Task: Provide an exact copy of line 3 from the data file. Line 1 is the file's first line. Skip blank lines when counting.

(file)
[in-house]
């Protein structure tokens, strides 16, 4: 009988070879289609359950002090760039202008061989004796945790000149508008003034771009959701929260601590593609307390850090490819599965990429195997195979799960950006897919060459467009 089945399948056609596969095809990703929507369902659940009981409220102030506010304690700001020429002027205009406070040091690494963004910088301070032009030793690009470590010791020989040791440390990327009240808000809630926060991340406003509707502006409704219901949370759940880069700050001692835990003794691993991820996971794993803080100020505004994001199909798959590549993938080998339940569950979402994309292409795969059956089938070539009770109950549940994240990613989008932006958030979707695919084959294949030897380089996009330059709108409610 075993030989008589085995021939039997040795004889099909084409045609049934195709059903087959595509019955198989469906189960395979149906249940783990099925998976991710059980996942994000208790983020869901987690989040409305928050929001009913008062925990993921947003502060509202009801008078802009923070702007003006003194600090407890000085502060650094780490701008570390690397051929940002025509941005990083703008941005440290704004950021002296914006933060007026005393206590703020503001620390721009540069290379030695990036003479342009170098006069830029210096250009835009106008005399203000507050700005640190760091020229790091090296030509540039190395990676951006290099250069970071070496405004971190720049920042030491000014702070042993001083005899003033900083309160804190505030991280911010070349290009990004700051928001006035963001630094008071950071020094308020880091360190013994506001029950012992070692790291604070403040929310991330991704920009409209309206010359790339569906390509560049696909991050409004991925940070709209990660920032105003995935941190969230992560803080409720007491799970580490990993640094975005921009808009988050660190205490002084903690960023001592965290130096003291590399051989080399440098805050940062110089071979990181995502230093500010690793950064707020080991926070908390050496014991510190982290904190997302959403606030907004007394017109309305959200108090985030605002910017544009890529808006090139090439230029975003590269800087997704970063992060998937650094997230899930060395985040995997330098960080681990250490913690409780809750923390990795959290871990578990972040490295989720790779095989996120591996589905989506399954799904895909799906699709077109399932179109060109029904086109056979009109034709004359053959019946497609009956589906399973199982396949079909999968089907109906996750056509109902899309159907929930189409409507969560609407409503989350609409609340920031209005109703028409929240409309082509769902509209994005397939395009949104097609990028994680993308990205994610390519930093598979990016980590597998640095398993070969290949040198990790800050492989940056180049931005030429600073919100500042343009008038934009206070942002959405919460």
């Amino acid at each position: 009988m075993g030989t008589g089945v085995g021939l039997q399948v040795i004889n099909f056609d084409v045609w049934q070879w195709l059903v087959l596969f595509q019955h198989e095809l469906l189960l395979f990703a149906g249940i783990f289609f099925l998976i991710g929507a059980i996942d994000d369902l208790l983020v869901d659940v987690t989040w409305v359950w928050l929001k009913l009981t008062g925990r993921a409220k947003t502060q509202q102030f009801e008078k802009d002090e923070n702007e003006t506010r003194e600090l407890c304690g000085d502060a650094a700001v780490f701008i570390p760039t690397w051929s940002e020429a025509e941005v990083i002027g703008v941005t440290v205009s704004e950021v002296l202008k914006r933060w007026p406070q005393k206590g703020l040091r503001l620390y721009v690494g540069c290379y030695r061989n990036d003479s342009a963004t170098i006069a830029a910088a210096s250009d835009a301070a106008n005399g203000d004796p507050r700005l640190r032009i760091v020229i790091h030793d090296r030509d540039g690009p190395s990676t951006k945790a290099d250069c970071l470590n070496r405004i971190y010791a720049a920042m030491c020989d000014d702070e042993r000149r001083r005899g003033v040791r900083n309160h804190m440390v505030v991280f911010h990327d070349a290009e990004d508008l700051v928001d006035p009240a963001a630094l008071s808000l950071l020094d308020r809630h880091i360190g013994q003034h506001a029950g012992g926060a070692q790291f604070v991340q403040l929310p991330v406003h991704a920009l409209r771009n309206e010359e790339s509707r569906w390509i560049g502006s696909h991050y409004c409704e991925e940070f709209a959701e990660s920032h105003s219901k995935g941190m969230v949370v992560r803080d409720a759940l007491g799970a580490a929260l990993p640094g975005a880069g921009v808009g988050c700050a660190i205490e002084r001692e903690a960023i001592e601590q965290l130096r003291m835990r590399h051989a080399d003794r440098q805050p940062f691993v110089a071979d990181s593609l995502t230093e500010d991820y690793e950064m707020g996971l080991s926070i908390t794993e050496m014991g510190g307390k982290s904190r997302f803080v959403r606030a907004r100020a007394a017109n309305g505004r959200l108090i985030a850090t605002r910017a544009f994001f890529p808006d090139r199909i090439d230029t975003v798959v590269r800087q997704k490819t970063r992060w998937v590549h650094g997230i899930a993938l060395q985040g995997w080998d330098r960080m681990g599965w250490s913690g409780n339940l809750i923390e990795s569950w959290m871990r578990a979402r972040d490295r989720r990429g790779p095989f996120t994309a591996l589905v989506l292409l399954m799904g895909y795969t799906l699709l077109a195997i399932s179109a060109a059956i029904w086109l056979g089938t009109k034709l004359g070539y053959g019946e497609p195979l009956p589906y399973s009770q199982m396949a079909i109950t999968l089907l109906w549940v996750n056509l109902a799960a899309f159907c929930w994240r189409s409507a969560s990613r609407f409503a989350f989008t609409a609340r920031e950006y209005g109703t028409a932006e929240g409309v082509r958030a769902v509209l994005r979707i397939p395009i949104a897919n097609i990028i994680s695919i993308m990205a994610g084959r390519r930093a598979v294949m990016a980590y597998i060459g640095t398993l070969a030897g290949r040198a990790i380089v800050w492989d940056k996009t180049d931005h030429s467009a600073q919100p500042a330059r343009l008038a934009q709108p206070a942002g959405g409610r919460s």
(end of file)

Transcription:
């Amino acid at each position: 009988m075993g030989t008589g089945v085995g021939l039997q399948v040795i004889n099909f056609d084409v045609w049934q070879w195709l059903v087959l596969f595509q019955h198989e095809l469906l189960l395979f990703a149906g249940i783990f289609f099925l998976i991710g929507a059980i996942d994000d369902l208790l983020v869901d659940v987690t989040w409305v359950w928050l929001k009913l009981t008062g925990r993921a409220k947003t502060q509202q102030f009801e008078k802009d002090e923070n702007e003006t506010r003194e600090l407890c304690g000085d502060a650094a700001v780490f701008i570390p760039t690397w051929s940002e020429a025509e941005v990083i002027g703008v941005t440290v205009s704004e950021v002296l202008k914006r933060w007026p406070q005393k206590g703020l040091r503001l620390y721009v690494g540069c290379y030695r061989n990036d003479s342009a963004t170098i006069a830029a910088a210096s250009d835009a301070a106008n005399g203000d004796p507050r700005l640190r032009i760091v020229i790091h030793d090296r030509d540039g690009p190395s990676t951006k945790a290099d250069c970071l470590n070496r405004i971190y010791a720049a920042m030491c020989d000014d702070e042993r000149r001083r005899g003033v040791r900083n309160h804190m440390v505030v991280f911010h990327d070349a290009e990004d508008l700051v928001d006035p009240a963001a630094l008071s808000l950071l020094d308020r809630h880091i360190g013994q003034h506001a029950g012992g926060a070692q790291f604070v991340q403040l929310p991330v406003h991704a920009l409209r771009n309206e010359e790339s509707r569906w390509i560049g502006s696909h991050y409004c409704e991925e940070f709209a959701e990660s920032h105003s219901k995935g941190m969230v949370v992560r803080d409720a759940l007491g799970a580490a929260l990993p640094g975005a880069g921009v808009g988050c700050a660190i205490e002084r001692e903690a960023i001592e601590q965290l130096r003291m835990r590399h051989a080399d003794r440098q805050p940062f691993v110089a071979d990181s593609l995502t230093e500010d991820y690793e950064m707020g996971l080991s926070i908390t794993e050496m014991g510190g307390k982290s904190r997302f803080v959403r606030a907004r100020a007394a017109n309305g505004r959200l108090i985030a850090t605002r910017a544009f994001f890529p808006d090139r199909i090439d230029t975003v798959v590269r800087q997704k490819t970063r992060w998937v590549h650094g997230i899930a993938l060395q985040g995997w080998d330098r960080m681990g599965w250490s913690g409780n339940l809750i923390e990795s569950w959290m871990r578990a979402r972040d490295r989720r990429g790779p095989f996120t994309a591996l589905v989506l292409l399954m799904g895909y795969t799906l699709l077109a195997i399932s179109a060109a059956i029904w086109l056979g089938t009109k034709l004359g070539y053959g019946e497609p195979l009956p589906y399973s009770q199982m396949a079909i109950t999968l089907l109906w549940v996750n056509l109902a799960a899309f159907c929930w994240r189409s409507a969560s990613r609407f409503a989350f989008t609409a609340r920031e950006y209005g109703t028409a932006e929240g409309v082509r958030a769902v509209l994005r979707i397939p395009i949104a897919n097609i990028i994680s695919i993308m990205a994610g084959r390519r930093a598979v294949m990016a980590y597998i060459g640095t398993l070969a030897g290949r040198a990790i380089v800050w492989d940056k996009t180049d931005h030429s467009a600073q919100p500042a330059r343009l008038a934009q709108p206070a942002g959405g409610r919460s």